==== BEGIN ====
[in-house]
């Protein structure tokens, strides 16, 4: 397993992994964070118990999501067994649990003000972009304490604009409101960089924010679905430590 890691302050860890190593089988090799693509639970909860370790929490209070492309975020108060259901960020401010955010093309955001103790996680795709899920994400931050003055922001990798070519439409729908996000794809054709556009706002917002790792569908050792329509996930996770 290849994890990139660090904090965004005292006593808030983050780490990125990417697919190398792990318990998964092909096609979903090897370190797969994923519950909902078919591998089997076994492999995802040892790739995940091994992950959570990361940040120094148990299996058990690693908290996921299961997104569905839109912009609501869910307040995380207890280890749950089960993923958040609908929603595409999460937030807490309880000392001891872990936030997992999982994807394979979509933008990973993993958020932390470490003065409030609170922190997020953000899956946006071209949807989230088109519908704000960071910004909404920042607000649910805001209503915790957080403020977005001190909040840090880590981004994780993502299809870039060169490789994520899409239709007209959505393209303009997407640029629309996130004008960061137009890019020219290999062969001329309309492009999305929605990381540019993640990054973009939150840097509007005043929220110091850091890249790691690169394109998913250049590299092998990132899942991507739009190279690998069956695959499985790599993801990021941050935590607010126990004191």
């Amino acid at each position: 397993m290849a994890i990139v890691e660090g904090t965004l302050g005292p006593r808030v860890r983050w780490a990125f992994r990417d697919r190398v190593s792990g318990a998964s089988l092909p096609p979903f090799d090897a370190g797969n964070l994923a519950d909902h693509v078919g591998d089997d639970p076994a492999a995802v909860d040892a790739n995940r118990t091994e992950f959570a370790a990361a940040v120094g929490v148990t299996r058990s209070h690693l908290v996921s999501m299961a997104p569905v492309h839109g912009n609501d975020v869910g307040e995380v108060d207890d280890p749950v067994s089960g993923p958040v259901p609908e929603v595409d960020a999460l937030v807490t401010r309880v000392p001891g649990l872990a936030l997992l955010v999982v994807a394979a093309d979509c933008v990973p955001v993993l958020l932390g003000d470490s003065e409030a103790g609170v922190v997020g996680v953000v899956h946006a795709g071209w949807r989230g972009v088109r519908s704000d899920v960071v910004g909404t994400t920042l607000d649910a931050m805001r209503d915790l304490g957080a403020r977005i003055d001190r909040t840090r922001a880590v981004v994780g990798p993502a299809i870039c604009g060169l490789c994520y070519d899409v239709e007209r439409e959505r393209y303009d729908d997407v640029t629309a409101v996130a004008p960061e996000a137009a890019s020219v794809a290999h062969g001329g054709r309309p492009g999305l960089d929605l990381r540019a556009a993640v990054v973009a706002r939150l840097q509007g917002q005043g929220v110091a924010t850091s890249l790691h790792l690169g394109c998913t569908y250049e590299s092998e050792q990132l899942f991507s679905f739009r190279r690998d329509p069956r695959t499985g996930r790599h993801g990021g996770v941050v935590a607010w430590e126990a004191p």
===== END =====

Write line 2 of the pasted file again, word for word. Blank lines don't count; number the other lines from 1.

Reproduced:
């Protein structure tokens, strides 16, 4: 397993992994964070118990999501067994649990003000972009304490604009409101960089924010679905430590 890691302050860890190593089988090799693509639970909860370790929490209070492309975020108060259901960020401010955010093309955001103790996680795709899920994400931050003055922001990798070519439409729908996000794809054709556009706002917002790792569908050792329509996930996770 290849994890990139660090904090965004005292006593808030983050780490990125990417697919190398792990318990998964092909096609979903090897370190797969994923519950909902078919591998089997076994492999995802040892790739995940091994992950959570990361940040120094148990299996058990690693908290996921299961997104569905839109912009609501869910307040995380207890280890749950089960993923958040609908929603595409999460937030807490309880000392001891872990936030997992999982994807394979979509933008990973993993958020932390470490003065409030609170922190997020953000899956946006071209949807989230088109519908704000960071910004909404920042607000649910805001209503915790957080403020977005001190909040840090880590981004994780993502299809870039060169490789994520899409239709007209959505393209303009997407640029629309996130004008960061137009890019020219290999062969001329309309492009999305929605990381540019993640990054973009939150840097509007005043929220110091850091890249790691690169394109998913250049590299092998990132899942991507739009190279690998069956695959499985790599993801990021941050935590607010126990004191």